For I consider that the sufferings of this present time are not worth comparing with the glory that is to be revealed to us. For the creation waits with eager longing for the revealing of the sons of God. 
Here is a literal translation.
For I consider that the sufferings of the present season [are] n’t worthy [to be compared] to the glory that’s going to be revealed to us. 19 For the creation’s eager expectation is eagerly expecting the revelation of God’s sons. 20 For the creation was subjected to futility, not voluntarily—rather, because of him [God] who subjected [it]—on the basis of hope 21 that the creation itself will be liberated from the slavery consisting in perishability into the liberty of the glory of God’s children.
So, I must suffer a little. It is no big deal. Some days are hard. But there is no comparison between today’s challenges and the good times that are coming. In fact, I should be anxious about what is coming next. I can hardly wait. I am eager for what is going to be revealed in us who are His children.
All of creation waits with eager anticipation at our revealing. It is not all clear now, but it will be soon.
Paul makes two basic points about this glory. (1) It is the climax in God’s plan both for his people and for his creation. Since we have not reached that climax, we must eagerly and patiently wait for it. (2) God himself provides what we need to wait eagerly and patiently.
- The Spirit helps us pray, and God promises to oversee everything for our good according to his unbreakable plan for us.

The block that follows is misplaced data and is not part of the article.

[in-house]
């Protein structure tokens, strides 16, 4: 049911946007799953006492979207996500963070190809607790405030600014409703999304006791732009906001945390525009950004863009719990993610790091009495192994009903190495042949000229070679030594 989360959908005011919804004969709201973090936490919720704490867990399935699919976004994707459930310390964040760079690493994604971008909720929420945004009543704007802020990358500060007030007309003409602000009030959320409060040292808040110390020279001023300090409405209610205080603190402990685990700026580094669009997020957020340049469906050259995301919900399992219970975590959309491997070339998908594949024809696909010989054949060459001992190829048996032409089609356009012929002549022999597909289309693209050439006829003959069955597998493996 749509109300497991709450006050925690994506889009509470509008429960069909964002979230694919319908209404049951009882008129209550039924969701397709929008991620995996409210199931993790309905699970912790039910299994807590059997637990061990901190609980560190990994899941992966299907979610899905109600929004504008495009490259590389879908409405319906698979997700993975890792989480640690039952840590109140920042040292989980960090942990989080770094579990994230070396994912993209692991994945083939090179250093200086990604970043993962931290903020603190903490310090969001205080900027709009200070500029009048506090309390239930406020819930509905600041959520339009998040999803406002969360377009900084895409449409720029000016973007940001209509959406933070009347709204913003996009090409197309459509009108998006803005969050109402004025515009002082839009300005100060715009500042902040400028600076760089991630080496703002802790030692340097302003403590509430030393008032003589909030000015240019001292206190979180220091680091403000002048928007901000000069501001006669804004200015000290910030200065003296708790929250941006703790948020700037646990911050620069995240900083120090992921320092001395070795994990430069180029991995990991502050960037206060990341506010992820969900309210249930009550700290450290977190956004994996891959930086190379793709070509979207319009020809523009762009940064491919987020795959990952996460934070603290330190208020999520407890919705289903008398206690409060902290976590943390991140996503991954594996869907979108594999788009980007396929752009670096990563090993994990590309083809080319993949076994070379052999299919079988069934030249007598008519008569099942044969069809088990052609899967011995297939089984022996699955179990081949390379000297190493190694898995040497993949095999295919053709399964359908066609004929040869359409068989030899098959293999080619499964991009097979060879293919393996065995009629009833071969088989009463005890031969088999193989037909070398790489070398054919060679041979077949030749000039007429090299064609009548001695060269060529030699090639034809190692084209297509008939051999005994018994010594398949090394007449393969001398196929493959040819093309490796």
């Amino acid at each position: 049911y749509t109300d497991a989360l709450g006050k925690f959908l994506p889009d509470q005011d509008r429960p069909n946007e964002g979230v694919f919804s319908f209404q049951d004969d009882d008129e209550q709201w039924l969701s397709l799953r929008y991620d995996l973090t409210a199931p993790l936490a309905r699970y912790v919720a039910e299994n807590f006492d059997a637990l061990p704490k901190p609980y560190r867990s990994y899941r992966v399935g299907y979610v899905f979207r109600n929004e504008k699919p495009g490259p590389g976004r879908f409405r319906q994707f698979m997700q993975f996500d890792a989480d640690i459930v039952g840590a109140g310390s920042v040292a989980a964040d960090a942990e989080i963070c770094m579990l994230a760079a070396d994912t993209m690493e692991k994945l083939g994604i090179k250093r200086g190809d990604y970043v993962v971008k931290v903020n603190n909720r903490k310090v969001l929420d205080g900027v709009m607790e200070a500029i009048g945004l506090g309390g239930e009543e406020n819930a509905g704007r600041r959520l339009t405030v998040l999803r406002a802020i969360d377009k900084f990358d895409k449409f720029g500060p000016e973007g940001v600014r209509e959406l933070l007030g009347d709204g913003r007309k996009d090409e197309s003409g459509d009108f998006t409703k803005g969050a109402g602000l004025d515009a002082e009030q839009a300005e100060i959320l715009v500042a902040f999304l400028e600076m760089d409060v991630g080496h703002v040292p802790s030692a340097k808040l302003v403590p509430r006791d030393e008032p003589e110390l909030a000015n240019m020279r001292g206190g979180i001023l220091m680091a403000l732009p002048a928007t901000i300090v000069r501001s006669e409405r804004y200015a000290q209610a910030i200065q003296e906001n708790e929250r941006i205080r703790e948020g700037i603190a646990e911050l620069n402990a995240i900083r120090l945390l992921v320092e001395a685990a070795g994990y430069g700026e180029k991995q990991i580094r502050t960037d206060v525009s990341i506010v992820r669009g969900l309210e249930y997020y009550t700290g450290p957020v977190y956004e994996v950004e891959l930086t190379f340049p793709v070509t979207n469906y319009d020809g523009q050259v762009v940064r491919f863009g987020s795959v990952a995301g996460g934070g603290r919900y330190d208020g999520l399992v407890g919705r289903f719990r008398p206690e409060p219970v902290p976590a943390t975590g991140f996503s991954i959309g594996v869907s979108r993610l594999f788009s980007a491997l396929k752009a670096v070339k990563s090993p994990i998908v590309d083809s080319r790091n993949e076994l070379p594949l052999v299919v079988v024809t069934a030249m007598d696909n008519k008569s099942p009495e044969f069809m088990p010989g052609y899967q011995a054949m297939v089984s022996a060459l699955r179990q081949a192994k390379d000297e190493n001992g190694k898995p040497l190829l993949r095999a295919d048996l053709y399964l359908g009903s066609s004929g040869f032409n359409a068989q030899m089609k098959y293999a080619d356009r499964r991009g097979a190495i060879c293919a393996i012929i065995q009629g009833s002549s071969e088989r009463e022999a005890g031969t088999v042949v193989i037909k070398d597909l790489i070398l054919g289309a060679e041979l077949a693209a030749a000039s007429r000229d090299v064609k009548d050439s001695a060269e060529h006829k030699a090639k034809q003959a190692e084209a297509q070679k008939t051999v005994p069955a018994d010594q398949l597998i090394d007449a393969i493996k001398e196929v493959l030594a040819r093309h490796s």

- The Holy Spirit plays a critical role as the “bridge” between our present experience as God’s children and our final adoption into his family.
Paul does not try to hide the fact that believers suffer. Indeed, he highlights it. As people who identify with one who came to overturn the values of this world, disciples of Jesus will inevitably share in the rejection and trials of the Messiah himself experienced. Committed disciples living will always rub the world the wrong way at some point, and friction is inevitable.
But those sufferings are not worth comparing to the glory that will be “revealed in us”. This last phrase is hard to translate. The preposition Paul uses (eis) means neither “in” nor “to” exactly. What Paul is implying is that the glory he speaks of already exists; as Peter puts it, our final salvation is “kept in heaven … ready to be revealed in the last time” (1 Peter 1:4–5). So, what now exists will one day be given “to” us so that it can come to reside “in” us, transforming us into the Messiah’s own image.
Paul accentuates the importance of this revelation of glory by tying the liberation of the whole of creation to it. Interpreters debate just what this “creation” (ktisis) might refer to. Because he speaks so personally, many think he is referring only to human beings, or to unbelievers. Paul can use the word to refer to human “creatures”, but he usually applies it to God’s entire creation.
The key to its meaning here is the fact that Paul insists that the frustration “creation” is experiencing is not its own fault. We must, therefore, exclude all human beings since they all had a part in the Fall. With most modern commentators, we conclude that Paul refers to all subhuman creation: plants, animals, rocks, and so on.
 The Holy Bible: English Standard Version. (2016). (Ro 8:18–19). Wheaton, IL: Crossway Bibles.
 Gundry, R. H. (2010). Commentary on the New Testament: Verse-by-Verse Explanations with a Literal Translation (p. 599). Peabody, MA: Hendrickson Publishers.
 Moo, D. J. (2000). Romans (p. 266). Grand Rapids, MI: Zondervan Publishing House.